The first Parliament of the World’s Religions Event, held in 1893 in Chicago, was not only one of the earliest and most important interfaith gatherings in modern history, but also a watershed in the history of Buddhism’s transmission to the West. This past December saw the fifth Parliament in a 116-year period occur in Melbourne, Australia. The theme of this event, Make a World of Difference: Hearing Each Other, Healing the Earth, reflected “the urgent need for religious and spiritual communities and all people of goodwill to act on their concerns for the environment, peace, and overcoming poverty, and to take responsibility for cultivating awareness of our global interconnectedness.”
As with all of the Parliament events, this one included significant meetings and discussions between Buddhists and others. My friend and former Naropa University colleague Alisa Roadcup, who now serves as Outreach Director and Development Associate for the Council for a Parliament of the World’s Religions spoke with me via email about significant aspects of the Parliament for Buddhists…
The first Parliament event, held in 1893 in Chicago, was not only one of the earliest and most important interfaith gatherings in modern history, but a watershed in the history of Buddhism’s transmission to the West. Would you say something about the role that that Parliament, subsequent Parliaments, and the Council have played in this sense?
The 1893 Parliament was not only a fundamental event in the history of the interfaith movement, but also the first formal presentation of Eastern religions to the West. This introduction presented the opportunity for Buddhist study that helped to develop an emerging field of comparative religious studies that today is so important to the interfaith movement.
For Buddhism to emerge from the 1893 Parliament with as much respect and popularity as it did says a great deal, given the auspices of the first Parliament as a subtle means to announce the universal supremacy of Christianity. Buddhist presenters endured the assumption that religions outside of Christianity were inferior. This sleight of hand is obvious in some of the 1893 titles alone, such as “Some Characteristics of Buddhism as it exists in Japan Which Indicate that it is Not a Final Religion”, and “What the Christian Bible has Wrought for the Orient”. Buddhist presenters forged ahead in spite of this discrimination and courageously established their religion as one worthy of respect and admiration. This forbearance and humility played a role in Buddhism’s establishment in Western conversation.
A remarkable Buddhist presence was Anagarika Dharmapala in 1893. With an ancient statue of the Buddha resting on the platform beside him – Dharmapala gave two addresses on the Four Noble Truths and The Law of Karma, presenting formal teachings to a Western audience for the first time. Shaku Soyen was another remarkable leader, remembered as the person who brought the beloved Zen scholar, D.T. Suzuki to the West.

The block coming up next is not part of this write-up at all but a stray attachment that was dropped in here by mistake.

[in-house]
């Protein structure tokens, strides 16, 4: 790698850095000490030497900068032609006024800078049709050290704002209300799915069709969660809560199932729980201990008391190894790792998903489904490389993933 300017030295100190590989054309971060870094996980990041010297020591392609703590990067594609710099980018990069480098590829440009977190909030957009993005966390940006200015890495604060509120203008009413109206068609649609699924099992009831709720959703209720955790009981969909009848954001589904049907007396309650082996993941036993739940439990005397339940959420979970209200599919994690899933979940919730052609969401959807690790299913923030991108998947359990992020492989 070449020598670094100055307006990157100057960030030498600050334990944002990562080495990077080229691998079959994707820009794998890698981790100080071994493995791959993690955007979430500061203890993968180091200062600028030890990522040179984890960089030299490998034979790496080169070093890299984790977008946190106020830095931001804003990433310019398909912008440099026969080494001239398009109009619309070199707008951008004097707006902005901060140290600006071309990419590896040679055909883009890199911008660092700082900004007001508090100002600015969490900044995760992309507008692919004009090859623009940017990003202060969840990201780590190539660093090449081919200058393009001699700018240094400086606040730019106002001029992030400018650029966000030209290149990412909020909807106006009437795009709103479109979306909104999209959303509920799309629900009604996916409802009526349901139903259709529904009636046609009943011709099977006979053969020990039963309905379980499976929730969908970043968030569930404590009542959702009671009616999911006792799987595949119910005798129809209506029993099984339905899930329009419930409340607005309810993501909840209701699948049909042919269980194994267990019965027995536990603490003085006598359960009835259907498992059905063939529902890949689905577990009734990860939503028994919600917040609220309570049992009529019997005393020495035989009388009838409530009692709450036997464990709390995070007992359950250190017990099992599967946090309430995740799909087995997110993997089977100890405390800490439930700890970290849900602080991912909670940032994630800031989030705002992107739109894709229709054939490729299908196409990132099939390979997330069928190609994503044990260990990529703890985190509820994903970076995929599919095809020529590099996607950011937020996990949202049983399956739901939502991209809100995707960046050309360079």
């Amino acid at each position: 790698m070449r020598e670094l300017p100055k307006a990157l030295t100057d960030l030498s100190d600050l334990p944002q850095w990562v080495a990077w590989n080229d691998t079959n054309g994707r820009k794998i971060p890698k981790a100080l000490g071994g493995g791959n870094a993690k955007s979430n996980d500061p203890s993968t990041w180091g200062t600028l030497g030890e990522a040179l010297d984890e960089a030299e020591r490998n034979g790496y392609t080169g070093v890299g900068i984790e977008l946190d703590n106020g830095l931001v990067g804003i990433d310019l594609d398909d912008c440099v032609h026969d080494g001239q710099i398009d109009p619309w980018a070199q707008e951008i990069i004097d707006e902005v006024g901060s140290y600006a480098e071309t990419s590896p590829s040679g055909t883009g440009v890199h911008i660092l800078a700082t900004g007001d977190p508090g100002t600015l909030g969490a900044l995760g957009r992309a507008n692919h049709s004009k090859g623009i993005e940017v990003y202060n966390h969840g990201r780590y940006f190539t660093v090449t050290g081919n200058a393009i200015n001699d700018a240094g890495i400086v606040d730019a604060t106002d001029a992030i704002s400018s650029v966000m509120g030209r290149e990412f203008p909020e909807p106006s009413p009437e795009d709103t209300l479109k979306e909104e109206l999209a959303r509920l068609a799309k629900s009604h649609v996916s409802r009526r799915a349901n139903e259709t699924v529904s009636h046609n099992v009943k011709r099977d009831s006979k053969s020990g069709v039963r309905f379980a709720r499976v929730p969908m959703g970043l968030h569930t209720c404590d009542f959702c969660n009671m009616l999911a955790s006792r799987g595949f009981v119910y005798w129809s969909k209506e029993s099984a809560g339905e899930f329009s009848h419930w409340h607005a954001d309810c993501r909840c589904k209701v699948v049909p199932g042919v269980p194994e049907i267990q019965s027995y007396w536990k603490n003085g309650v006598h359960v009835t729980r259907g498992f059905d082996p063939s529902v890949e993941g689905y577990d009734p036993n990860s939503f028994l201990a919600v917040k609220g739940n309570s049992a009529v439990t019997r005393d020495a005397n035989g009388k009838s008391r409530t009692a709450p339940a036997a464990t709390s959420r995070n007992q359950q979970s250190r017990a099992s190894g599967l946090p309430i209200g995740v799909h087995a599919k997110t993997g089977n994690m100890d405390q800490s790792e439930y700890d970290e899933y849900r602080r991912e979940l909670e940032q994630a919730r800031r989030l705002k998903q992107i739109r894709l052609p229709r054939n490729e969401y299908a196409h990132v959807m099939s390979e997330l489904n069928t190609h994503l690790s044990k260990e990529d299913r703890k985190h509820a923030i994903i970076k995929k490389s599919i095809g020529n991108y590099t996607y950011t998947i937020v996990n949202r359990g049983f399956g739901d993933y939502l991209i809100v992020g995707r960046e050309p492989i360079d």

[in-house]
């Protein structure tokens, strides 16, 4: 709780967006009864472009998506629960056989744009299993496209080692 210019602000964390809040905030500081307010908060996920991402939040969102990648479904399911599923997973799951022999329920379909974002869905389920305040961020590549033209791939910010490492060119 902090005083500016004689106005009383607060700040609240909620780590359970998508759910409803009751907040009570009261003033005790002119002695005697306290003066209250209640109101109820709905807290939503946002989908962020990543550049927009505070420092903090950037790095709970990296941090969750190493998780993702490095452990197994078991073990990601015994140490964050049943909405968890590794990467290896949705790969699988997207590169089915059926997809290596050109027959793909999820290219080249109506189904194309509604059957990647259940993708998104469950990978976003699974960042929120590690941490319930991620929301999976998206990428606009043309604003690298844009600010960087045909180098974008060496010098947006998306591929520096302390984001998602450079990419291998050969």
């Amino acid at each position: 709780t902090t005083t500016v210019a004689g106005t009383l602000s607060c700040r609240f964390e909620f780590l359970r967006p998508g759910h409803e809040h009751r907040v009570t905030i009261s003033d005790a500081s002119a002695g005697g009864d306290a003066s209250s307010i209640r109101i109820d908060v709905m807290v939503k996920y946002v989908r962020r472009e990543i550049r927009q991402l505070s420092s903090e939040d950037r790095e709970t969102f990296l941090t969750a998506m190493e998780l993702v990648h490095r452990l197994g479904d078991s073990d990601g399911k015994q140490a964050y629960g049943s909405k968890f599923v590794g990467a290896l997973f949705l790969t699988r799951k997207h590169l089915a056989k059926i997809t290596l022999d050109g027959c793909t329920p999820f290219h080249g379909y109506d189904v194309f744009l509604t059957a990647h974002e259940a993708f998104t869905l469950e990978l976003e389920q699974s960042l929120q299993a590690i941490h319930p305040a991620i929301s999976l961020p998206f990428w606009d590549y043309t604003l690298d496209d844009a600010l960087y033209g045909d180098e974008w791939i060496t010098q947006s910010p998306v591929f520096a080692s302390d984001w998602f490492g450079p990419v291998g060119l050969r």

At one point, Dharmapala compared the 1893 Parliament to the Council of Asoka, and predicted that Dr. Barrows (an 1893 Parliament organizer) would be remembered as the “American Asoka”. This comparison offers insight into the high esteem Buddhist leaders held for the 1893 Parliament and the level of importance they believe it had for Buddhism’s transmission to the West. These presenters were also influential representatives from different traditions within Buddhism, which provided the 1893 audience with a glimpse of Buddhism’s rich diversity.
Paul Carus’s contribution is of key importance. In 1894, the year after the inaugural 1893 Parliament, Dr. Carus wrote The Gospel of Buddha, the classic text on Buddhism, which introduced many Westerners to the teachings of the Buddha. Because it resembled a Christian “gospel” in structure, it was more culturally compatible for Christian audiences. Paul Carus is remembered as a bridge-builder between religions and science, philosophy and society and Buddhism and Christianity.
Today, the Carus family remains a major supporter of the Council by offering The Paul Carus Award for Outstanding Interreligious Achievement, which provides a $100,000 grant to leaders in the interfaith movement at every Parliament.
The Parliaments have certainly played an important role in terms of Buddhism becoming a global phenomenon.
While Parliaments from 1993 onward have brought many people to greater awareness of the dharma, the religion was already a global phenomenon by the 1993 Parliament, in large part due to the precedent set in 1893.
The expanse of time between the 1893 and 1993 Parliaments did not hinder Buddhism’s flourishing in the West. Both an increase in Asian immigration and continued intrigue in Buddhism post-Parliament led to Buddhism’s growth. This set the stage for Buddhism occupying a much greater role in terms of the large number of Buddhist participants and programs at the 1993 Parliament and subsequent Parliaments.
It’s a little stunning to consider how many important Buddhist figures and scholars were gathered at the most recent Parliament, which was held this past December in Melbourne. Please tell us about all the Buddhist activity there.
Buddhist participation was so vibrant and intense that it’s hard to say! Almost 80 Buddhist programs, panels and ceremonies were held over the course of seven days. I was fortunate to be invited to participate in a Youth Conversation with His Holiness the Dalai Lama. A group of about 20 participants spent an hour with him; we laughed together, asked many questions and explored various themes highlighted at the Parliament, such as Indigenous and Aboriginal reconciliation, overcoming poverty, and cultivating inner peace. His Holiness challenged us to be authentic and honest about who we are, even if we see ourselves as “religious”; especially if we see ourselves as “religious”. His presence held gravitas; yet at the same time felt light and incredibly gentle. I sensed his delight in us… in me. He loves people – loves to laugh and enjoy and watch. He’s a keen observer. Those moments with His Holiness were the highlight of my Parliament experience. I don’t think I’m speaking out of turn when I say that for many Parliamentarians, the Closing Plenary address by His Holiness was the ultimate moment.
The Ven. Thích Nhat Hanh’s address also was widely praised. His presentation, “A Collective Awakening for the Future of Our Planet,” called for people of faith to awaken to the responsibility and opportunity to be caretakers of the earth.
The program, “Poverty Must No Longer Be with Us” was fascinating. It facilitated by Nobel Peace Prize nominee Sulak Sivaraksa—one of the fathers of INEB (International Network of Engaged Buddhists). I’ve been following his work since I was a student in the MA in Engaged Buddhism program at Naropa University, so it was truly an honor to be able to learn from him.
I was deeply inspired by meeting A. T. Ariyaratne, founder of the Sarvodaya Movement who continues to lead ongoing recovery efforts from the 2004 tsunami in Sri Lanka.